Nick Detroit was an innovative, exciting experiment. And, a complete flop. Forcade unceremoniously dropped Punk like a hot rock—though, later, he would be back. For now, it was back to square one.
Holmstrom’s history is full of such false starts and just plain bad luck, but also a surprising amount of eleventh-hour saves. Once again, a mysterious investor appeared, this one from Detroit, drawn in by all the Nick Detroit posters plastered around town. He dropped twenty grand into the coffers of the nearly-moribund mag, and soon the presses were rolling again, with some of Punk’s best issues to date. Issue #8 featured a cover story on the Sex Pistols, at a time when few in America had heard of the band. Unlike Legs, who considered the London scene a pale imitation, Holmstrom was thrilled by the new energy. “They improved on our formula,” he says. “When I first heard the Sex Pistols record, I was blown away. No, I was never competitive about it. That was Legs’s thing. Legs didn’t have an understanding that it would be good if punk rock happened in another city and in another way.”
Similarly, Holmstrom was supportive of the fanzines that followed in Punk’s footsteps (“just as long as they didn’t think they were better than us,” he says). The first issue of Sniffin’ Glue arrived in the mail in the summer of ‘76 with a fan letter from editor Mark P. “Then, all of a sudden,” says Holmstrom, “the third issue, there’s a shift. Then I’m getting letters like, ‘Oh, you Americans, you’re rich, and you suck. We live on the dole. You don’t know what suffering is.’ What a load of shit! Here I am eating chicken livers and some kid over there is giving us shit.” Still, he acknowledges Sniffin’ Glue’s awesomeness (and, in truth, it was even better than Punk) but prefers its lesser-remembered London contemporary, Ripped & Torn. The flood of English zines was made possible by Rough Trade, who took the profits from importing copies of Punk and bought a mimeograph machine for all the kids to use to make their own. “They didn’t need us anymore,” laments Punk’s editor, sounding both proud and sad.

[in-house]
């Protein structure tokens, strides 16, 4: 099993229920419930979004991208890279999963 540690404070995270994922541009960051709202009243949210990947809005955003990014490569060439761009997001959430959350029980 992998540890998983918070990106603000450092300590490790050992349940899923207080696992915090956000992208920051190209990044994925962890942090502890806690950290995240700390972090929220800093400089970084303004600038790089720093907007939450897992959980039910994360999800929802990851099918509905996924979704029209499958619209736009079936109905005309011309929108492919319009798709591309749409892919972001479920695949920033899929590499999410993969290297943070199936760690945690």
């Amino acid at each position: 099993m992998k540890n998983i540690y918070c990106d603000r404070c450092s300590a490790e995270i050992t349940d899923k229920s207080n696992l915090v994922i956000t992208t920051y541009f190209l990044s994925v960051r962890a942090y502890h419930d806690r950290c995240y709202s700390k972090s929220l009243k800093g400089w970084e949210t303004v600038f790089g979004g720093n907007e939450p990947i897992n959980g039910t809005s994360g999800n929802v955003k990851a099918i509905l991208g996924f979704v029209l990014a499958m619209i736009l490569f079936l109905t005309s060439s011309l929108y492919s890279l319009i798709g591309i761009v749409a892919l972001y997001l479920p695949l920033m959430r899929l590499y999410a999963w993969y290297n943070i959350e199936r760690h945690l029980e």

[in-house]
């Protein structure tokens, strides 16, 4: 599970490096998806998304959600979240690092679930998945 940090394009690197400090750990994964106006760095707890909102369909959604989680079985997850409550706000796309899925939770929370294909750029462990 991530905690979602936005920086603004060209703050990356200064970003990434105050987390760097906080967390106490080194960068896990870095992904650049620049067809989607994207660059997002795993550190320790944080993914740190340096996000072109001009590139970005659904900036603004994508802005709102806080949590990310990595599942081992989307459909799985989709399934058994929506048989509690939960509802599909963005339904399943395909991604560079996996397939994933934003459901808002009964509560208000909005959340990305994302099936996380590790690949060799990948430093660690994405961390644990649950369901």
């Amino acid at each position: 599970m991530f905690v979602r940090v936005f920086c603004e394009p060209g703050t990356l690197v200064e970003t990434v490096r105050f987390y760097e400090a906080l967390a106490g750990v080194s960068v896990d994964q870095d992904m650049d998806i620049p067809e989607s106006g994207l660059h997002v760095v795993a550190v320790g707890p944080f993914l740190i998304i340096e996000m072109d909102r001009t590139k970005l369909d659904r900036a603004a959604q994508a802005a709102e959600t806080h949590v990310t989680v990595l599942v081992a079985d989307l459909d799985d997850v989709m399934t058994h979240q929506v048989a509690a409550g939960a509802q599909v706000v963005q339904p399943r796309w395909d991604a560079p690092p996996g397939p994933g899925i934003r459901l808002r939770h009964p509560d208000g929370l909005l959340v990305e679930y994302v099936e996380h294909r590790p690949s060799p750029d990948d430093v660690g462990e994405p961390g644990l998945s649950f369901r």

As for Legs, his involvement in Punk—though crucial at its inception—was actually rather limited, according to Holmstrom: “He contributed a little bit to the first issue, then took off with the second issue. Then he and Ged had a big falling out, had a fist fight on the floor trying to kill each other, and he was kicked out.” Legs returned, but borrowed Ged’s bed—and a bottle of maple syrup—for a threesome. That was the last straw.
Two cofounders were left, and, soon, they were embroiled in a conflict of their own. Punk #9 was all set to go to press—in Holmstrom’s opinion, the best one yet, featuring the Damned, a comic interview of Kiss, and advance excerpts of William S. Burroughs’ Junkie—when Ged announced that this issue would have to be their last; there was no money left. The twenty grand was already gone, pissed away on bad business decisions and the fancy, glossy paper that Ged had picked. The rest of the staff was justifiably pissed. “It was like the Julius Caesar assassination,” says Holmstrom. “We ended up firing him right before it was going to come back from the printer.”
Ged decided to get revenge. He went to the printer and told them that Punk didn’t have enough in the bank to pay the bill, which turned out to be the case. Holmstrom had to personally borrow money to get the magazine out of hock. Then the printer, now finally paid off in full, went belly up. Holmstrom never did get the magazines back, nor the cash; not even the originals, which included oneof- a-kind polaroids of Burroughs and Ginsberg in Mexico hanging out on the beach.
Not only was it a disaster in every respect—friendship included—but Punk was now in debt. Someone suggested a benefit, and a whole weekend of shows at CB’s was quickly set up. Blondie, Dead Boys, the Cramps, and Patti Smith all played. The Dictators’ Ross the Boss jumped onstage to jam, as did Fred Smith, who had left Blondie to join Television, confident that they would be the more successful band. That was when the paradigm at CB’s was undergoing a radical shift: Blondie and the Ramones— both of whom had been considered a joke—were becoming hugely popular, while the more polished, groomed-forsuccess groups were left in the dust. Blondie’s contract on the small Private Stock label was bought out by Chrysalis. The Ramones’ label, Sire—then still a small independent—was bought up by Warner Brothers.